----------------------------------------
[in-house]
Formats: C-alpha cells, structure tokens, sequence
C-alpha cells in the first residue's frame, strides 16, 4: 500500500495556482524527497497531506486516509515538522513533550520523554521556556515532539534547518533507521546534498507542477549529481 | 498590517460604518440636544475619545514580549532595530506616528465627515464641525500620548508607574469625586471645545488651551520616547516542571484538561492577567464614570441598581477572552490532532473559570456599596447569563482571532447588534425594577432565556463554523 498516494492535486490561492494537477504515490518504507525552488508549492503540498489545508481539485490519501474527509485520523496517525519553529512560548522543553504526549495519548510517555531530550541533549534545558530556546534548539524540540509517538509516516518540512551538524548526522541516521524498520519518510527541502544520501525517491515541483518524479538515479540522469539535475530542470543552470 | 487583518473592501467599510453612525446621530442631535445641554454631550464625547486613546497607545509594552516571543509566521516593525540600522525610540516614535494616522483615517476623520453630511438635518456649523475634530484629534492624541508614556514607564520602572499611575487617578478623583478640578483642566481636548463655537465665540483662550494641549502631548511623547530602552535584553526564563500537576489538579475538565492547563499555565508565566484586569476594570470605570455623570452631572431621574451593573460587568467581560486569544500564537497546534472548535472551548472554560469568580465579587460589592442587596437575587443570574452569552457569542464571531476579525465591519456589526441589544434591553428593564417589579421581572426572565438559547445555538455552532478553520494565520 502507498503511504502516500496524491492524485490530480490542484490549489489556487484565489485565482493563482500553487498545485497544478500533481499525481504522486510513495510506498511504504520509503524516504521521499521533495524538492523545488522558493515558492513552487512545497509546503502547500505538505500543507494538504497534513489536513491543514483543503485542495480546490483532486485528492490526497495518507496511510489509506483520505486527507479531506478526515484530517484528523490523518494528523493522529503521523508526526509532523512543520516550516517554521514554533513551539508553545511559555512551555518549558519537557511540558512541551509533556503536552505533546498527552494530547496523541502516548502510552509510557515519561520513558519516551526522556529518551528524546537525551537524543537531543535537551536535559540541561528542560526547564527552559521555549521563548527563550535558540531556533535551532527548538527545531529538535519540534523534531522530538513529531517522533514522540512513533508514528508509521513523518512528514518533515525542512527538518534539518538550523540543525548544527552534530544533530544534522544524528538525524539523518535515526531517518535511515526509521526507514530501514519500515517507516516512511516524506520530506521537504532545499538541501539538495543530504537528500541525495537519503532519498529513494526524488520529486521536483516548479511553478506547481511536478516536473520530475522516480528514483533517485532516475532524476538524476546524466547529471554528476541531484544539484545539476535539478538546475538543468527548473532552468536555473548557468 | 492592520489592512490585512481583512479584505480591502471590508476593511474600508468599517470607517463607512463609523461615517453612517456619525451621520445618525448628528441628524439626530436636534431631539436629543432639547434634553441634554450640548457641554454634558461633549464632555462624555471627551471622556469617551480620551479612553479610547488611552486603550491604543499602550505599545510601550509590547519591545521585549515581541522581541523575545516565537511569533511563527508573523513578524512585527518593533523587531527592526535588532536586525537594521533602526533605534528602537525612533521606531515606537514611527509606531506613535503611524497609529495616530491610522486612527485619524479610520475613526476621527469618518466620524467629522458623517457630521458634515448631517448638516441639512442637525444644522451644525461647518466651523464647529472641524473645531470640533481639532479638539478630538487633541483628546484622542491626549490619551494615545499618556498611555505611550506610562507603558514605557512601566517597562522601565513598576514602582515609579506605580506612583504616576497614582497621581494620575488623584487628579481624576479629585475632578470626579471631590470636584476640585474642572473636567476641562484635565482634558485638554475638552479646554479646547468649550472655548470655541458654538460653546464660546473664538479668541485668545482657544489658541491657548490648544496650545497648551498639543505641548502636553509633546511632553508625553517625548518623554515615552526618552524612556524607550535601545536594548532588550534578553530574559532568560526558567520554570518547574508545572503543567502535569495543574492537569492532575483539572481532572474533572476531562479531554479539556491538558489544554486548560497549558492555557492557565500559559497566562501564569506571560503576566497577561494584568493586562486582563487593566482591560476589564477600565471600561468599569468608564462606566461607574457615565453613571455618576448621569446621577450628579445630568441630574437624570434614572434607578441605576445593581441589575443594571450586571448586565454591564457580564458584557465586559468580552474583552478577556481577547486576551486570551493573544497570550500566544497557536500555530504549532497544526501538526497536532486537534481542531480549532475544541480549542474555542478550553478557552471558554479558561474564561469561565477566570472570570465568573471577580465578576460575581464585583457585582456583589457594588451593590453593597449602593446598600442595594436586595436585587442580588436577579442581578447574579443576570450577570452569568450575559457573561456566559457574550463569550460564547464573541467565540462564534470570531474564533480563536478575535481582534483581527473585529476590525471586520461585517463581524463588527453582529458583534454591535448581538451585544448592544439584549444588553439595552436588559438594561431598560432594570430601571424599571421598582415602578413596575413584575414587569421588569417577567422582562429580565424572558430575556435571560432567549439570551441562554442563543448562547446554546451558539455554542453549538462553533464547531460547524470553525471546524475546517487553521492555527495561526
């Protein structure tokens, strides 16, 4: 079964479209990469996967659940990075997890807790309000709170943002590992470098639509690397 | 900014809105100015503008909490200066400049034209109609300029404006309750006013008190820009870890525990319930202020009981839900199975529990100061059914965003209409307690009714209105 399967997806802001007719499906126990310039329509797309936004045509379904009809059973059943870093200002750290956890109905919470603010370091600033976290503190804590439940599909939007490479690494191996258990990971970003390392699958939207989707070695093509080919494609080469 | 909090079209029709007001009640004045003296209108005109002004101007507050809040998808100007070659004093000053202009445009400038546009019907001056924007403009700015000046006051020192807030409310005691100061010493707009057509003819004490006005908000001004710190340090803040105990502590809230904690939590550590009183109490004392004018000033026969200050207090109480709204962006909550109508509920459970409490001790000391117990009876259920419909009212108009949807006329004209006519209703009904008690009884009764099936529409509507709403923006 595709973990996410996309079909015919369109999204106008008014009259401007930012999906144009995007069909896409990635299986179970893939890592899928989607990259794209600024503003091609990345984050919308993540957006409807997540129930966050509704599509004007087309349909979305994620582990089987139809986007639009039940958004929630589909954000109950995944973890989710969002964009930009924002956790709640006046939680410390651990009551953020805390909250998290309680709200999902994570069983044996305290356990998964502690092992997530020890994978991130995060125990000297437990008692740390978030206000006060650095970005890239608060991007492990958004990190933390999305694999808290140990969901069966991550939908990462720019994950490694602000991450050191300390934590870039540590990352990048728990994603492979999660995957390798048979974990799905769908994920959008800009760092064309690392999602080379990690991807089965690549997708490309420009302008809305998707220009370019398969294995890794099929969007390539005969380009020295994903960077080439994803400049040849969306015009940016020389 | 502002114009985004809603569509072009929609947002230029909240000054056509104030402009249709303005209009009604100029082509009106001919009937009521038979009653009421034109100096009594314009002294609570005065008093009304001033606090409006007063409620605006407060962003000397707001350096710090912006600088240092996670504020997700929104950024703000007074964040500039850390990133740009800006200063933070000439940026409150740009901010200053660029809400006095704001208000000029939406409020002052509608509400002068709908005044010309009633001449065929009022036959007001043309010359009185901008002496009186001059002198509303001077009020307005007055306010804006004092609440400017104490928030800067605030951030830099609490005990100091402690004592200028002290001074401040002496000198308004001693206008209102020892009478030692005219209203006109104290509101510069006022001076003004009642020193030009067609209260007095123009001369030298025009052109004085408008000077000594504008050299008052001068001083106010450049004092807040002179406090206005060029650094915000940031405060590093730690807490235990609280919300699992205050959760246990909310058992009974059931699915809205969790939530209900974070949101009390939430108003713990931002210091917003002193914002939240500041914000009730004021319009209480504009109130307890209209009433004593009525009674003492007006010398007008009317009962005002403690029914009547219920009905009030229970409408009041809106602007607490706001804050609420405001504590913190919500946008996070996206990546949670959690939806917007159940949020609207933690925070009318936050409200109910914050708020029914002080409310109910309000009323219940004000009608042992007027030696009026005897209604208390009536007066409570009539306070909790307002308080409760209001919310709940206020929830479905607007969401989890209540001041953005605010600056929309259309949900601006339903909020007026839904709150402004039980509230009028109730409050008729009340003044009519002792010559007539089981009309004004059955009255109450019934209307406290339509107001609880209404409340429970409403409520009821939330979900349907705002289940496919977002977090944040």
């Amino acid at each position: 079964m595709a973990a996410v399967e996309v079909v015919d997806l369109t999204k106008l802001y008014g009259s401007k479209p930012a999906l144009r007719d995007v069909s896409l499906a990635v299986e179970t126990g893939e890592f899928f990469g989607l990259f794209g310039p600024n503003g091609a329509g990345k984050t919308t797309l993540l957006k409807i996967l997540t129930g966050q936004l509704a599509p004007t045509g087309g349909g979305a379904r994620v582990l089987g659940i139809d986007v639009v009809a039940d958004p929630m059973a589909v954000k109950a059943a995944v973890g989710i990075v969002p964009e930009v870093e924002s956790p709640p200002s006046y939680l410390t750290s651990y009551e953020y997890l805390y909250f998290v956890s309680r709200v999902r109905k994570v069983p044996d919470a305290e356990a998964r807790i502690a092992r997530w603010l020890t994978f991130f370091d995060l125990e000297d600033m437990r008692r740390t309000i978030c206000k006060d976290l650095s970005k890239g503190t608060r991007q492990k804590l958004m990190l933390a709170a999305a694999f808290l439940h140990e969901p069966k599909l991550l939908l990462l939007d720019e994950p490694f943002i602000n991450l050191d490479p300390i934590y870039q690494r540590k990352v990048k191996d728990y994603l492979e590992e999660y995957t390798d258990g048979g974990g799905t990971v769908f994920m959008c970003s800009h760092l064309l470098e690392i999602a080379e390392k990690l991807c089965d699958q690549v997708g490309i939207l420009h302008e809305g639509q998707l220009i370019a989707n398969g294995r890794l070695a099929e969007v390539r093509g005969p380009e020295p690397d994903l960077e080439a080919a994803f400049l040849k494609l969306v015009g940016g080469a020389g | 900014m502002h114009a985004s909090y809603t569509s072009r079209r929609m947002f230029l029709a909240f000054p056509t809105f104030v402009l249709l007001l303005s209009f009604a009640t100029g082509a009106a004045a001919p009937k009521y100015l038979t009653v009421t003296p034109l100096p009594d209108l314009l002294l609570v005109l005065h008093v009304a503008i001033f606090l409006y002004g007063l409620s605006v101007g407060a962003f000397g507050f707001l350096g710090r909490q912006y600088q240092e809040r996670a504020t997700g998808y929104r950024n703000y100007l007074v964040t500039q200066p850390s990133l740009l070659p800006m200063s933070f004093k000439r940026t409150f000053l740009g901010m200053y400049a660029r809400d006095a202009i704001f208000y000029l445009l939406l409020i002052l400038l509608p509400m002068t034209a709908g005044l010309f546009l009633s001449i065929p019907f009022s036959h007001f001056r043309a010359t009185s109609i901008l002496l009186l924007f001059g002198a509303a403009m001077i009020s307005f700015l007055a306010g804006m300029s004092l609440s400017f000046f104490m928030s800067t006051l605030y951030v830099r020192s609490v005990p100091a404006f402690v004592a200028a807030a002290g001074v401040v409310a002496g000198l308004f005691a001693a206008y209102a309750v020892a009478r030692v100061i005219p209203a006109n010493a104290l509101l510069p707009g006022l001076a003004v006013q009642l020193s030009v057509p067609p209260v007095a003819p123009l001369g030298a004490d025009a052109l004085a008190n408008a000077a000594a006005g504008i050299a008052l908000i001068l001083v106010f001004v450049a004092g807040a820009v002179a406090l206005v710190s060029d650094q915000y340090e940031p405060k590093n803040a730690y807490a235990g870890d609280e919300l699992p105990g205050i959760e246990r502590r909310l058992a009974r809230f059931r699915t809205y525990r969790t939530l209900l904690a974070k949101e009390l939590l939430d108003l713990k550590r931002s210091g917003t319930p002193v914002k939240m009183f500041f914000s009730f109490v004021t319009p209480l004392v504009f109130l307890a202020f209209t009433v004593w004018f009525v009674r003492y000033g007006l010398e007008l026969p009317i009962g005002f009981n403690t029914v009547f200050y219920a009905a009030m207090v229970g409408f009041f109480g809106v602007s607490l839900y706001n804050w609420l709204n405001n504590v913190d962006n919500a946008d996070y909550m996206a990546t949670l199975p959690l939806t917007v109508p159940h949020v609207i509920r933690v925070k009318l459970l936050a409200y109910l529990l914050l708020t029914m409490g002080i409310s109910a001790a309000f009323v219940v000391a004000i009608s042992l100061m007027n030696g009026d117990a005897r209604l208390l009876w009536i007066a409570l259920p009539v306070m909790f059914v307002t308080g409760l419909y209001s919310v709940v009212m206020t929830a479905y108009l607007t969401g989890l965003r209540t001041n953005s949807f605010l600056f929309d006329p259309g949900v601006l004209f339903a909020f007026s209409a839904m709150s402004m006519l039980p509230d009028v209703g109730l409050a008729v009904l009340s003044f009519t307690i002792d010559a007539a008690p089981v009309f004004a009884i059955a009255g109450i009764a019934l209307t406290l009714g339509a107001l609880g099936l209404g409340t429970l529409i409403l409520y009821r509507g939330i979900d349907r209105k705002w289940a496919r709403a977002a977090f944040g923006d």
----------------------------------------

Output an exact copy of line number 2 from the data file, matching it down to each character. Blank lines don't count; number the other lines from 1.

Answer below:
Formats: C-alpha cells, structure tokens, sequence